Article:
Apple threatens to remove Facebook from App Store

According to The Wall Street Journal, Apple threatened to remove Facebook from the App Store after a 2019 BBC report detailed how traffickers used Facebook to sell victims.

Apple’s consideration of removing the Facebook app comes after a BBC report from 2019. This report details how traffickers use Facebook to exchange information, according to a newly released Wall Street Journal document.

Specifically, human traffickers in the Middle East used Mark Zuckerberg’s social network to advertise the recruitment of domestic workers, but in reality the victims would be illegally traded or exchanged. The BBC investigated this activity and announced it in 2019.

According to an internal memo obtained by the BBC, Facebook was actually aware of the issue in advance and was investigated by the content moderation team in charge of the Middle East during 2018 and the first half of 2019. The team noticed the outbreaks. “obvious” problems appear on the platform with a lifecycle of recruitment, training, and exploitation, but do not seek to offer a solution.

This information angered Apple and threatened to remove Facebook from its app store.

The Wall Street Journal also said that Facebook’s AI content moderation mechanism can’t detect most of the languages ​​supported on the platform. Meanwhile, the use of people to control harmful content in places where English is not the main language is also limited, creating a “blind spot” for criminals to exploit.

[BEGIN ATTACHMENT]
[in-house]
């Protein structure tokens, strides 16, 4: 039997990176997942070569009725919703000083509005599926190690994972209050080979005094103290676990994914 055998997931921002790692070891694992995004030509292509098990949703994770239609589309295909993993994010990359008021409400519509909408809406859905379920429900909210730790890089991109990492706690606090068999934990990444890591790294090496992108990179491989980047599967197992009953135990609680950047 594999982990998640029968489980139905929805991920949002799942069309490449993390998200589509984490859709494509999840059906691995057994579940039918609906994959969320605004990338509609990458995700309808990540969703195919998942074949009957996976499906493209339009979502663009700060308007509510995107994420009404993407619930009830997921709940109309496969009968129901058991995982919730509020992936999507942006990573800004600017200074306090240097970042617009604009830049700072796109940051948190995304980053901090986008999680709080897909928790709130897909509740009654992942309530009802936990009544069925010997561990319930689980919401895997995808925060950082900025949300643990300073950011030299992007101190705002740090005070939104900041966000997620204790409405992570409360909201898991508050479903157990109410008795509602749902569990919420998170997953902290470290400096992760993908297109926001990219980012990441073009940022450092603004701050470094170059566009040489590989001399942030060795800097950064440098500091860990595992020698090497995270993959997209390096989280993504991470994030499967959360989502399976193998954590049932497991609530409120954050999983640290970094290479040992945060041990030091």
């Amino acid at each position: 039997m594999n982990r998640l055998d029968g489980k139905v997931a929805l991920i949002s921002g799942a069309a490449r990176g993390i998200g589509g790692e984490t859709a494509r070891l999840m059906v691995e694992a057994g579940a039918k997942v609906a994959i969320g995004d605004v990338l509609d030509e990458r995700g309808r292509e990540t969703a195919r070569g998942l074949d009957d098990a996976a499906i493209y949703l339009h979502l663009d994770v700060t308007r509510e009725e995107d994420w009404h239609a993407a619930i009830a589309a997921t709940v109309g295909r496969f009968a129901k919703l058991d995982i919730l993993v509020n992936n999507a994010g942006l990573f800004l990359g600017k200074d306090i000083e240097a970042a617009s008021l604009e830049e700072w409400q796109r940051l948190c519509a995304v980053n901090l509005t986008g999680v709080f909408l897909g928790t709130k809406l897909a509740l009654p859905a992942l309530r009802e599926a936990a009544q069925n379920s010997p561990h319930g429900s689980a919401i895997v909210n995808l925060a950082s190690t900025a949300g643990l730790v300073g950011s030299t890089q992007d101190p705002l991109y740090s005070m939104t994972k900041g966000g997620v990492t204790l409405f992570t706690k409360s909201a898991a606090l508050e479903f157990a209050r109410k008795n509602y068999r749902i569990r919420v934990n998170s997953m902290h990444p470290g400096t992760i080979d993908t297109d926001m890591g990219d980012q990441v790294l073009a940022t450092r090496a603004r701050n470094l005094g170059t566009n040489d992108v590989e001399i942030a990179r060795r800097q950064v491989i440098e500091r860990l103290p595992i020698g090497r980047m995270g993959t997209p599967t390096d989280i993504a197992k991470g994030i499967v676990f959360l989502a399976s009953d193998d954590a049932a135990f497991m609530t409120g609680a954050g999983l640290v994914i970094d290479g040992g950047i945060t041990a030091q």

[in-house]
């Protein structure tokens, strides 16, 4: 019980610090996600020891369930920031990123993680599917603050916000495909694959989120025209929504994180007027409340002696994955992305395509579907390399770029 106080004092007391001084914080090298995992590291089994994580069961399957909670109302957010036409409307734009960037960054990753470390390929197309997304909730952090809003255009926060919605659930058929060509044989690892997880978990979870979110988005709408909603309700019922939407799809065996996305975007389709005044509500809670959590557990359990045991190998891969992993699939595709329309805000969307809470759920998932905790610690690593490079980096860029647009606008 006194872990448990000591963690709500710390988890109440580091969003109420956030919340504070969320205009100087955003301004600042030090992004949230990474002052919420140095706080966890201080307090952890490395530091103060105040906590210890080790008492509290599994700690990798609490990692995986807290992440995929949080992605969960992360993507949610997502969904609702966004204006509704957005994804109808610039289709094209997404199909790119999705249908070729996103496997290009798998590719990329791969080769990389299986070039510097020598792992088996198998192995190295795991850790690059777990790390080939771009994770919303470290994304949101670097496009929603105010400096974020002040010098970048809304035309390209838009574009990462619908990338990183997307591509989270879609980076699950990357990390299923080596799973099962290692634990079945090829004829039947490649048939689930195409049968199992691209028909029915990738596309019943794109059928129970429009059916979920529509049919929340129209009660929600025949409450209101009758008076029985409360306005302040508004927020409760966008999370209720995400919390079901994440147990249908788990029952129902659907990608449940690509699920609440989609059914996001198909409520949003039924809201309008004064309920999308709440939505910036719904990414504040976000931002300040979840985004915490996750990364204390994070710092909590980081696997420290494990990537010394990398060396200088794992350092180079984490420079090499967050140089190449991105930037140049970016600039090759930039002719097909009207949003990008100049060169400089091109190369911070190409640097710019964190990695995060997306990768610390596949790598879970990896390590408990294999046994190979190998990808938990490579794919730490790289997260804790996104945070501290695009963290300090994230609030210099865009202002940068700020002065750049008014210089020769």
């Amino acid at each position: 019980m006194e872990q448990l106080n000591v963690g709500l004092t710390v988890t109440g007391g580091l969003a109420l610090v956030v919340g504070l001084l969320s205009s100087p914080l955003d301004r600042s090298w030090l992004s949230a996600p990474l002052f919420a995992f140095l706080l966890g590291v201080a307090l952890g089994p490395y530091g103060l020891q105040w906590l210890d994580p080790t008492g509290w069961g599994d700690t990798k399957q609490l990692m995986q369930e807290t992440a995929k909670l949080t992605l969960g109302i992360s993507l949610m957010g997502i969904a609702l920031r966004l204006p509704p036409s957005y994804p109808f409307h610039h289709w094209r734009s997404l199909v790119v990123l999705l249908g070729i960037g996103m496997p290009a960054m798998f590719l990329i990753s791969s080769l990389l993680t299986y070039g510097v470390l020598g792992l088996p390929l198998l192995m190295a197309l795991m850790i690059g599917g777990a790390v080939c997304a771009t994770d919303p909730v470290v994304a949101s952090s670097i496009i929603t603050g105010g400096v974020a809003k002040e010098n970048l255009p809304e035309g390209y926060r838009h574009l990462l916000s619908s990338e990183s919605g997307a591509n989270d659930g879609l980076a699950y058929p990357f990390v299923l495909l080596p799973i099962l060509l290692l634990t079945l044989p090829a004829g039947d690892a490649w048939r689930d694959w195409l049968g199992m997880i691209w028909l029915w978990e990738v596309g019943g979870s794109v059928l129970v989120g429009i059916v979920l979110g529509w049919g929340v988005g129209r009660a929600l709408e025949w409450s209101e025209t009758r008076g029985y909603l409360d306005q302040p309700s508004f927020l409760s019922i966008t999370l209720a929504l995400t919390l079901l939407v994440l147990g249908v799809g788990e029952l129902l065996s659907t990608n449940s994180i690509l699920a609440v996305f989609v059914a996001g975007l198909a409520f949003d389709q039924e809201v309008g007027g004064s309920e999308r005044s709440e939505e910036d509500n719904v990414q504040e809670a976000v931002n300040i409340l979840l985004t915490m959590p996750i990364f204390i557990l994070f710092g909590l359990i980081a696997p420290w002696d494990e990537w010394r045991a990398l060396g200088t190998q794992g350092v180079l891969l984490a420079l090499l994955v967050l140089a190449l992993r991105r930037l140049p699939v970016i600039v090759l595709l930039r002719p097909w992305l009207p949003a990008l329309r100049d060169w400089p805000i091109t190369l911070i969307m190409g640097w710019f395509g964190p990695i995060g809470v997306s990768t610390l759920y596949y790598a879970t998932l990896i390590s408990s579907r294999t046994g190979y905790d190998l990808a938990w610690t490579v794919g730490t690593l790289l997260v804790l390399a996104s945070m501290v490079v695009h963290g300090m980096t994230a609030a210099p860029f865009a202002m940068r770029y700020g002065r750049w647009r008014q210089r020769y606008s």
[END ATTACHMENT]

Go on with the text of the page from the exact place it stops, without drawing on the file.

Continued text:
According to the document, Facebook’s team of moderators and third-party contractors spent more than 3.2 million hours searching for, labeling, or removing information that the company concluded was false or misleading. However, only 13% of those hours are spent in markets outside the US. In this limited time, they’re also largely focused on “brand safety,” like making sure ads don’t appear alongside content that advertisers might feel competitive.

Faced with poor censorship, Apple classed the Facebook app as a threat with “potentially serious business consequences” and considered removing the app from the App Store, according to the BBC. However, in the end Apple did not do this.

According to the report, after Apple’s warning, Facebook performed a server scan for infringing content. The team detected more than 300,000 potential breaches and disabled more than 1,000 accounts. The group also delayed a number of projects to radically eliminate human trafficking content and make policies work more effectively. At the end of 2020, after three months of investigation by Facebook, dozens of networks suspected of human trafficking were shut down.

Apple and Facebook were not immediately available for comment.


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